California and Texas are home to more than 20 percent of the U.S. population, so their experiences in implementing the Affordable Care Act (ACA) aka Obamacare have a huge impact on its success or failure. While the two states bear little in common politically, the demographics of the people who were uninsured before and ACA and are still uninsured are similar, according to new research. With insurance companies and insurance exchanges gearing up for this fall’s enrollment period for 2016 coverage, the third for ACA metal plans, it is a good time to look at results so far.
Both California and Texas have experienced dramatic declines in their uninsured populations in the past two years. The newly insured have also found out that having coverage is not a panacea or ensure they can find a health care provider in their area that accepts that coverage. One other common experience in both states is that Hispanics are disproportionately the remaining uninsured population.
The Kaiser Family Foundation recently published a detailed look at the experience in California, a state in which the government wholeheartedly supported enactment of the ACA. The Foundation followed up with a pool of people who were uninsured before the implementation of the act. Over the last two years, they determined that 68 percent of the previously uninsured adults in California got health insurance coverage.
In California, there were marked decreases in people who had difficulty paying for their coverage. This was largely due to the expansion of the state’s Medicaid program, Medi-Cal. It was where 34 percent of those who had been uninsured prior to the ACA implementation got coverage.
California was one of the 30 states that expanded the eligibility requirements for their Medicaid programs (Medicaid offers medical care coverage at no or little charge to eligible recipients, which typically are the poorest populations or children of a parent with employer –paid coverage who cannot afford adding the child to his or her insurance).
Another 14 percent of California’s previously uninsured obtained coverage through an employer, which may or may not reflect the expanded number of small businesses offering coverage to employees. Lastly, Kaiser reports that 12 percent told them they got coverage though Covered California, the state-run insurance marketplace. Covered California has reportedly put more than 1 million people into insurance plans sold by private insurance companies.
In the golden state, only 17 percent of the remaining people without health insurance are white, according to the research. Almost 30 percent are Hispanics who are eligible for coverage through Covered California or Medi-Cal but remain uninsured. Another 41 percent are believed to be undocumented immigrants and ineligible.
Unlike California, Texas’ government was hostile to implementing ACA. They refused to expand their Medicaid program (which is largely funded by the federal government). They also refused to set up a state insurance marketplace. In spite of that lack of support for Obamacare, more than 1.2 million people in Texas enrolled in the metal plans through the federal government’s HealthCare.gov site, according to a report from the Rice University Baker Institute for Public Policy along with the Episcopal Health Foundation.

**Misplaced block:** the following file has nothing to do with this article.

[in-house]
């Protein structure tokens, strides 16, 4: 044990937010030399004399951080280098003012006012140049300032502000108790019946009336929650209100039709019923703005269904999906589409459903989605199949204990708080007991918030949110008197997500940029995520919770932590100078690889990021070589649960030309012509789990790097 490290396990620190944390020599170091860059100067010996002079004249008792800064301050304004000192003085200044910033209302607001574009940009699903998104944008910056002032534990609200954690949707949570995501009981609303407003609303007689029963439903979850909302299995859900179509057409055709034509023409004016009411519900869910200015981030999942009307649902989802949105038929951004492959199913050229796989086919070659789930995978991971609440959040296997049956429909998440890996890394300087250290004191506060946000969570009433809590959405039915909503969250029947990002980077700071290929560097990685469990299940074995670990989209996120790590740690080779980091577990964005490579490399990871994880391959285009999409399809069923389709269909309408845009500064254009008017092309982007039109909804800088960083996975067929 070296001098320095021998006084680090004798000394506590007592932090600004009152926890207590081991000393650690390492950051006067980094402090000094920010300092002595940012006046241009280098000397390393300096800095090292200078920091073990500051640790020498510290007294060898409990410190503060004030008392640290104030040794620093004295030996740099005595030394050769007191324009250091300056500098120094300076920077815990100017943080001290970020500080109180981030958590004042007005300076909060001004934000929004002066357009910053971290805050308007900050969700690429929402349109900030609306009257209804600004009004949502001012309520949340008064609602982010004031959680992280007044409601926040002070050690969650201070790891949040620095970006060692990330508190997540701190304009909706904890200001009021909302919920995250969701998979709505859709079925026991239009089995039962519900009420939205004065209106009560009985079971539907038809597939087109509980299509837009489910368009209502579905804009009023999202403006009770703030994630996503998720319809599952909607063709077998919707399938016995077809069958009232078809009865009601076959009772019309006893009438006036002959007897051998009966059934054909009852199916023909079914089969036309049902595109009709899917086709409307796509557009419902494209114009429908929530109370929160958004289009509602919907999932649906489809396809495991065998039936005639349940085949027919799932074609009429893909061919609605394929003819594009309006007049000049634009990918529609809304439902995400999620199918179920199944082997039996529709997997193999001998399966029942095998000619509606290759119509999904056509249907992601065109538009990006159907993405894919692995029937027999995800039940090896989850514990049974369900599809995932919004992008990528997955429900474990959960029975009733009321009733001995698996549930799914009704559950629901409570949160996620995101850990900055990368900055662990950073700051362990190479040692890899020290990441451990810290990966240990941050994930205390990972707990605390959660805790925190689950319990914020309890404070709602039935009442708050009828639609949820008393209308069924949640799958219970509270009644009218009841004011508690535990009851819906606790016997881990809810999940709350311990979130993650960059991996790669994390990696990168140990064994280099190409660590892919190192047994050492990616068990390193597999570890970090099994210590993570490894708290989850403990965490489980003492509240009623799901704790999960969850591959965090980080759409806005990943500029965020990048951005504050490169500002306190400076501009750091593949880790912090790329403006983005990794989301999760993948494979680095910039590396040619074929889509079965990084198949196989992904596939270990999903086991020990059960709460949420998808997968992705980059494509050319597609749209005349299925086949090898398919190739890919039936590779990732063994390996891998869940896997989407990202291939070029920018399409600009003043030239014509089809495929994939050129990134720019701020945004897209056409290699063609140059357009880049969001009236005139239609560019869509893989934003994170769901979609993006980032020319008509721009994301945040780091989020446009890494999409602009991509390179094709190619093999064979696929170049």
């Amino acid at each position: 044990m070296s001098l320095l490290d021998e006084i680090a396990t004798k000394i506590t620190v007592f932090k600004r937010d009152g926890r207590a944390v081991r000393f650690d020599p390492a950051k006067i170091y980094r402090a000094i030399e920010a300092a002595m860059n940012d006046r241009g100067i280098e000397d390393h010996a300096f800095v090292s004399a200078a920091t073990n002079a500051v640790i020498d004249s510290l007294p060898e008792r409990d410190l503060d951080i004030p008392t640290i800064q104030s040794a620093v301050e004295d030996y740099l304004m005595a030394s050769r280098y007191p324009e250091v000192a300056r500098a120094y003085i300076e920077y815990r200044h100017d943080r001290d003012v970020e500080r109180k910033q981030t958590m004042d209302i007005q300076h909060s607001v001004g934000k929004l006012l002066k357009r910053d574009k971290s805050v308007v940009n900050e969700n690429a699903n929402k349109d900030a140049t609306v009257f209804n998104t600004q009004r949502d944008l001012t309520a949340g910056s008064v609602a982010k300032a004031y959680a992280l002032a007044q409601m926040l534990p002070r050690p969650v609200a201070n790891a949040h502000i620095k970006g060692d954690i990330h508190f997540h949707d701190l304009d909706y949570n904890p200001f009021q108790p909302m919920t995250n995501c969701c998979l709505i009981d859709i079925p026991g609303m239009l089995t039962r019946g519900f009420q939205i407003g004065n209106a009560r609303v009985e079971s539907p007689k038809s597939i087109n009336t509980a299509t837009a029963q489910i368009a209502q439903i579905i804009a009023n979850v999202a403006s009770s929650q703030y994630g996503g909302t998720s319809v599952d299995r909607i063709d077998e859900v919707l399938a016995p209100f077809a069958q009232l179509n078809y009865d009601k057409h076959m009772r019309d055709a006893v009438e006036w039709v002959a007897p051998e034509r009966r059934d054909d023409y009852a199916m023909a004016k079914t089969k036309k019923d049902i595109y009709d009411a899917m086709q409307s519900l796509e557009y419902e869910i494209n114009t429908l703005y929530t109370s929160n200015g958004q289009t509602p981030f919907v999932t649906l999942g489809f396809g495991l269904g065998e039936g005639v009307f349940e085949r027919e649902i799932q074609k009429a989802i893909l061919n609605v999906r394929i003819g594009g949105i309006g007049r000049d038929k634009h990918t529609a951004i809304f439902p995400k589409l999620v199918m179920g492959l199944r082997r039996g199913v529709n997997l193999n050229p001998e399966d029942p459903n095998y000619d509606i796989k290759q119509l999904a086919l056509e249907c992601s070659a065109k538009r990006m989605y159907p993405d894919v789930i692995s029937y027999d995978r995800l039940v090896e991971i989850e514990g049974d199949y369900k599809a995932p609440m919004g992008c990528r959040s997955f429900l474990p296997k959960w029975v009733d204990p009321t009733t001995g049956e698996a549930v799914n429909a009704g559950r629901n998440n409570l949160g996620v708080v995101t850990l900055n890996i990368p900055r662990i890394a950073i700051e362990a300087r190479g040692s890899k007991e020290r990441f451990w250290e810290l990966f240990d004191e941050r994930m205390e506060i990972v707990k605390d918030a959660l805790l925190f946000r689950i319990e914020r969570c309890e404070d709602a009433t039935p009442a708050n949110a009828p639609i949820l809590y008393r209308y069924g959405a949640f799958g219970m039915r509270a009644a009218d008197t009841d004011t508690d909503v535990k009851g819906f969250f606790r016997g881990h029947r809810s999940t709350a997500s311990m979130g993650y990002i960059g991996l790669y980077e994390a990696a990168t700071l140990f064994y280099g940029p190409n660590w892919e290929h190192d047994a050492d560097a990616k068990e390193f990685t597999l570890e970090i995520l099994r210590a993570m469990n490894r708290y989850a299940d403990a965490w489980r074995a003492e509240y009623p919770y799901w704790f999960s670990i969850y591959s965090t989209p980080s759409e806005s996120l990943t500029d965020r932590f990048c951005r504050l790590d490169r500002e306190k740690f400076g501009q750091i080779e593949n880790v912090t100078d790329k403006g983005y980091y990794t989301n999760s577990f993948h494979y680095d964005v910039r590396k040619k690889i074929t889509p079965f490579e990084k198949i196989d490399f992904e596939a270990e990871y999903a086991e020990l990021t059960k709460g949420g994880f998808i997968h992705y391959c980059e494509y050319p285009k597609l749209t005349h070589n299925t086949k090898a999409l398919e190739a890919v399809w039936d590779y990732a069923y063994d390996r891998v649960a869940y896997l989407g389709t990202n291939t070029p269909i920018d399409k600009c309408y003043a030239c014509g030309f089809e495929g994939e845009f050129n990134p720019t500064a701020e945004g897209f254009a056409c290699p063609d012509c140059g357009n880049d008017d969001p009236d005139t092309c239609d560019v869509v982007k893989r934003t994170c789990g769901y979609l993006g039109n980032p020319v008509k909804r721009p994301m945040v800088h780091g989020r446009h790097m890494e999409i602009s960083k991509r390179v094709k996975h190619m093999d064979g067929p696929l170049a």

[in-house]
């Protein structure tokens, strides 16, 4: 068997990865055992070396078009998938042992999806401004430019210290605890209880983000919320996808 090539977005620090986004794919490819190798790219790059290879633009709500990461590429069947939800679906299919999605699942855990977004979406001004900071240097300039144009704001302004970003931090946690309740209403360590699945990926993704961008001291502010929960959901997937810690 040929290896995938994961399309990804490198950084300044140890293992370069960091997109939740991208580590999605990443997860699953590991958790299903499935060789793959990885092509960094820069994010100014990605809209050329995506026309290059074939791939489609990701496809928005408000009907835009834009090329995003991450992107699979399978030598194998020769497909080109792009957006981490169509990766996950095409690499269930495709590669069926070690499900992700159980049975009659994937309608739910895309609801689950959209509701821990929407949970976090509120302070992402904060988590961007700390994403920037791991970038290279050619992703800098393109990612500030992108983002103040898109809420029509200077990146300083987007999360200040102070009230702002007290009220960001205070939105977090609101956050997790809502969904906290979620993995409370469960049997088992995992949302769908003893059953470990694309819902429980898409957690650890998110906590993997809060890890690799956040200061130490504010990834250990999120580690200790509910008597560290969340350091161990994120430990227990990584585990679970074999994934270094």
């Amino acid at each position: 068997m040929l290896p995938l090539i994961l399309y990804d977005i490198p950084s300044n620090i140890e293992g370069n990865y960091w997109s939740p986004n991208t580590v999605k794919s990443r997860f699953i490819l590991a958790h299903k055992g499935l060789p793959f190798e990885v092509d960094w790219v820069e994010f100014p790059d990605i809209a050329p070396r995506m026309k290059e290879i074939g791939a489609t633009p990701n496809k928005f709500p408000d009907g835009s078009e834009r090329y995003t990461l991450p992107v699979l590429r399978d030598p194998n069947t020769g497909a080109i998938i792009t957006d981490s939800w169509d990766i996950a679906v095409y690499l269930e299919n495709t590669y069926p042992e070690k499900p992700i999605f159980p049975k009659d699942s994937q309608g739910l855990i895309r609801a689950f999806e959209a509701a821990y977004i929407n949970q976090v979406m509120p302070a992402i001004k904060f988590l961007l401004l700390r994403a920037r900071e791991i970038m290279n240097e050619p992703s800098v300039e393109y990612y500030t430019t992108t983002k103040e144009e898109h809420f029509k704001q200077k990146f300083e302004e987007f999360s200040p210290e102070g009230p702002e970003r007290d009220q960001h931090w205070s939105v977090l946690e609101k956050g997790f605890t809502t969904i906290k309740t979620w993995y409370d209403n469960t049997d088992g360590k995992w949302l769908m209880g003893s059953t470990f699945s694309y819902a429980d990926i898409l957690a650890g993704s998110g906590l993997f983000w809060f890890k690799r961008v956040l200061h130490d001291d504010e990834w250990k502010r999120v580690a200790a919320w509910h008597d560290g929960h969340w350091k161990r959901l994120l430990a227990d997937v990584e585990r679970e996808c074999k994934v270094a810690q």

The report determined that the percentage of people without health insurance in Texas has fallen from 24.6 percent to 16.9 percent in the last two year. That is a decrease of almost one-third.
In Texas, too, there are persistently high rates of uninsured among the poor and Hispanics. Nearly 70 percent of the uninsured in Texas have household incomes less than 138 percent of the federal poverty level and would clearly qualify for tax subsidies to help fund their insurance, if they applied. If they were in a state that expanded Medicaid, they would qualify for it. The report also found that more than 57 percent of the remaining uninsured in Texas are Hispanic. In that state, about 17 percent of the uninsured actually indicated that they do not want health insurance when asked why they had not gotten coverage.
The experiences and results from California and Texas show issues, particularly the lower Hispanic enrollment rate, that impact the ACA (Obamacare) success. Maybe they will attempt to address that uninsured population during Open Enrollment for 2016 ACA coverage, which will start Nov. 1, 2015.
Written and edited by Dyanne Weiss
CNBC: Big states see big Obamacare gains, still face challenges
Baker Institute: Health Reform Monitoring Survey – Texas
Kaiser Family Foundation: California’s Previously Uninsured After The ACA’s Second Open Enrollment Period
NPR: More Previously Uninsured Californians Got Coverage Under Obamacare
Orange County Register: Obamacare checkup: millions of previously uninsured Californians now have health coverage, but cost and access worries persist
Photo from the National Cancer Institute (public domain)